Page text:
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On 5 October, Meggie Hudspith will defend her PhD thesis

Event details of PhD defence ceremony Meggie Hudspith
Date 5 October 2022
Time 10:00
Location Agnietenkapel

Oudezijds Voorburgwal 229 - 231
1012 EZ Amsterdam

Illuminating the nutritional nature of sponge–microbe symbioses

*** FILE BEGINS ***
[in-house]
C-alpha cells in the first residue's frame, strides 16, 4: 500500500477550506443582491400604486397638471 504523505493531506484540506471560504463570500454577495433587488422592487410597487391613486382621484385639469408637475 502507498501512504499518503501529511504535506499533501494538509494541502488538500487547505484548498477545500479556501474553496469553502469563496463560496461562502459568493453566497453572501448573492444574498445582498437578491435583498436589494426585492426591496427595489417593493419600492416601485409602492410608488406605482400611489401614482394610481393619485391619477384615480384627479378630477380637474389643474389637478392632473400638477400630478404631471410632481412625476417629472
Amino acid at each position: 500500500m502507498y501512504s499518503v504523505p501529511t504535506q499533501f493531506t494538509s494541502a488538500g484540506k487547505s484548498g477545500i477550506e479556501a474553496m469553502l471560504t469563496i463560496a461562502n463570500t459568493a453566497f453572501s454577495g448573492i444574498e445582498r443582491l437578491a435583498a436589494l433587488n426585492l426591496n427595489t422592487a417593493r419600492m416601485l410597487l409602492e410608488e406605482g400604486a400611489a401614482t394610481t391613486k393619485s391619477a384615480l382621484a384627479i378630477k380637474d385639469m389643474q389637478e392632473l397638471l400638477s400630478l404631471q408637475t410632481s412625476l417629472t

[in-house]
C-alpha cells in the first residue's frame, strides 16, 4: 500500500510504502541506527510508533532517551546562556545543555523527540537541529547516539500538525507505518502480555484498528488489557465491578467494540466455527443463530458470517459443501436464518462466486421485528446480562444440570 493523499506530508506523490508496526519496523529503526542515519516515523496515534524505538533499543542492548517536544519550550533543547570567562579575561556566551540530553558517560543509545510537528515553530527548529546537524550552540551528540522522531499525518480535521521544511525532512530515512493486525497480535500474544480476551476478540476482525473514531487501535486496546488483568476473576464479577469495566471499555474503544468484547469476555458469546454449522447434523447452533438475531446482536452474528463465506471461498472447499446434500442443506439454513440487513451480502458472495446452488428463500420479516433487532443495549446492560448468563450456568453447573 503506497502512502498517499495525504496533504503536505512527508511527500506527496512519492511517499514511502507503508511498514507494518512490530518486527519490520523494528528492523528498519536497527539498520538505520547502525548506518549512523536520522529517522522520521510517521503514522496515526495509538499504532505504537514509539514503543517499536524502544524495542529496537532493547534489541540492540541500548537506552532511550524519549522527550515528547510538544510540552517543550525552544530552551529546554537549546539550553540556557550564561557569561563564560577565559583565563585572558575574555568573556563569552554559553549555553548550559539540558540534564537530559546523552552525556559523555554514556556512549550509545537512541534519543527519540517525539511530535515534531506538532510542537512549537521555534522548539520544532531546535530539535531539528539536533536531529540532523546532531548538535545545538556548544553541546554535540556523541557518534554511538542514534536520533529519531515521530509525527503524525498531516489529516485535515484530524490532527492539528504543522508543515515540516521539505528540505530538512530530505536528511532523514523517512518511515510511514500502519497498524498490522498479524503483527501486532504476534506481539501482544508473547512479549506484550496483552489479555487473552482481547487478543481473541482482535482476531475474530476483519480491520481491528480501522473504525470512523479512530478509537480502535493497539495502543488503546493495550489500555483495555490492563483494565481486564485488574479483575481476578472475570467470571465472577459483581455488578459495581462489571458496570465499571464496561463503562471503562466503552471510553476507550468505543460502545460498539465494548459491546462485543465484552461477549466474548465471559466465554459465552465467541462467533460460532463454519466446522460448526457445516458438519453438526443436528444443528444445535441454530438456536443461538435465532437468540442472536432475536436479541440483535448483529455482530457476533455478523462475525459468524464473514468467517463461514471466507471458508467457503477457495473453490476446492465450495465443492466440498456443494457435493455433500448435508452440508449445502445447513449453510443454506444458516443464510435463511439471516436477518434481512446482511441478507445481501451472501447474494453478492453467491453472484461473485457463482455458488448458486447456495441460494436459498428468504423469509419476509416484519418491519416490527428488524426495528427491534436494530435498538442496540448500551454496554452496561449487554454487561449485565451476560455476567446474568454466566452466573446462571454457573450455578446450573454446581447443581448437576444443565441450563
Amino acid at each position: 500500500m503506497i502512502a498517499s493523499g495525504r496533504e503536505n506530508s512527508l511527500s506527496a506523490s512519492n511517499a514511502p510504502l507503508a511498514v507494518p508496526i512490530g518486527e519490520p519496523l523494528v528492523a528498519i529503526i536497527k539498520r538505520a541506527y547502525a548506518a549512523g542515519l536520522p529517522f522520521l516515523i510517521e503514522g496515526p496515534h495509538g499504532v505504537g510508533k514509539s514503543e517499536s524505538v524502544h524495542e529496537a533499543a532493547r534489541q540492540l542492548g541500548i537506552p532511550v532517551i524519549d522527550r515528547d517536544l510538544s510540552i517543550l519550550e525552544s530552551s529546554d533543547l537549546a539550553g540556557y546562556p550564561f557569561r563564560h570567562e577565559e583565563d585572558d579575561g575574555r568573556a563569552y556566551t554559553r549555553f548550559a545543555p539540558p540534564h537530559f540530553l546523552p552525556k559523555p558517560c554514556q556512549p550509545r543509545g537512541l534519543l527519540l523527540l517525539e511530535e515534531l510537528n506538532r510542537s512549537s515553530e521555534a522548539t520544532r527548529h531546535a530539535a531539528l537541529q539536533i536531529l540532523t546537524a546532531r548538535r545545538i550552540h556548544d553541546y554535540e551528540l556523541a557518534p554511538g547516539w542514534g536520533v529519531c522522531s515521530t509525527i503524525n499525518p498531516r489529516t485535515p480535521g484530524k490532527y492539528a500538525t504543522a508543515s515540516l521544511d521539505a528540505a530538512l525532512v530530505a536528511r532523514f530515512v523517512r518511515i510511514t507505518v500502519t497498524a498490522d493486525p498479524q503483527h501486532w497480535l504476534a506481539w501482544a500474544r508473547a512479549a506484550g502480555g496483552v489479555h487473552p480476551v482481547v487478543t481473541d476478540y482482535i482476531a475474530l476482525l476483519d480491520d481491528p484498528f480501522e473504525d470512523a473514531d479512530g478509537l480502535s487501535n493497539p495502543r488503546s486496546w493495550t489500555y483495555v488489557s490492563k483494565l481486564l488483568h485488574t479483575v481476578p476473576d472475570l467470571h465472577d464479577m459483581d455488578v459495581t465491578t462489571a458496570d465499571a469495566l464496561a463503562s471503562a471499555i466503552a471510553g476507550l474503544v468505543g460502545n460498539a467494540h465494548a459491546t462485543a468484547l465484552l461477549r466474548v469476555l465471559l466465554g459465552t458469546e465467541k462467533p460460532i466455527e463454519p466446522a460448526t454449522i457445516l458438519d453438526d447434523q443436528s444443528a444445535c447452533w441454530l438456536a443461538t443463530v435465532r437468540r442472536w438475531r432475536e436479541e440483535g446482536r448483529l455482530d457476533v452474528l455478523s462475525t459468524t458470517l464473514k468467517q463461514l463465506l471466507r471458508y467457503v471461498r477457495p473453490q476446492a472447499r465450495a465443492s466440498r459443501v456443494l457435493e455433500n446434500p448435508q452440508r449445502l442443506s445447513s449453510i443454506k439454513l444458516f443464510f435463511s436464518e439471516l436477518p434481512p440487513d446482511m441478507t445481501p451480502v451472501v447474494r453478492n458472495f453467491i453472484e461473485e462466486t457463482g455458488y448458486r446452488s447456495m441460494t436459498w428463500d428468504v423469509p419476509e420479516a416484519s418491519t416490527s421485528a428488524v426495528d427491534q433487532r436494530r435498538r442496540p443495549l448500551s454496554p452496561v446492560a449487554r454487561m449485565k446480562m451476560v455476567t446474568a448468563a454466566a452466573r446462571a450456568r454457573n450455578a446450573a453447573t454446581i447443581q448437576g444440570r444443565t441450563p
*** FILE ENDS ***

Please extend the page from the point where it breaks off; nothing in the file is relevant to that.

Sponges are present in virtually all aquatic environments around the globe and fulfil an important number of functional roles within ecosystems, largely resulting from their impressive water filtering capacity. These sessile filter feeders utilize a range of organic and inorganic nutrients from the water column via the interactivity of the sponge host and their diverse and abundant microbial symbionts. However, our understanding of the role of both host and microbiome in nutrient processing, particularly of dissolved organic matter (DOM), is limited. To address this knowledge gap, stable isotope probing and high-resolution imaging techniques (e.g. nanoscale secondary ion mass spectrometry), were applied to lab and field-based experiments. We found that both sponge cells and symbionts were actively involved in organic matter processing, with sponge filtering cells (choanocytes) being the primary site of organic matter uptake. We then quantified the uptake of DOM by host versus symbiont cells, showing that sponge cells were responsible for > 99 % of DOM uptake in sponges hosting low abundances of symbiotic microbes. To determine the cellular mechanism of DOM uptake by sponge cells, we also visualized the uptake of fluid-phase tracers by choanocytes, revealing that they use macropinocytosis to rapidly internalize large gulps of seawater. Finally, we quantified the contribution of autotrophy and heterotrophy to the diet of a sponge hosting symbiotic cyanobacteria. Photosynthetic carbon fixation by cyanobacteria contributed approximately 7 % to total daily carbon uptake, which may prove beneficial for sponges under periods of limited food supply. Together, these findings provide a deeper understanding of the ancient relationship between sponges and their microbial symbionts, illuminating how they effectively capture and recycle nutrients.

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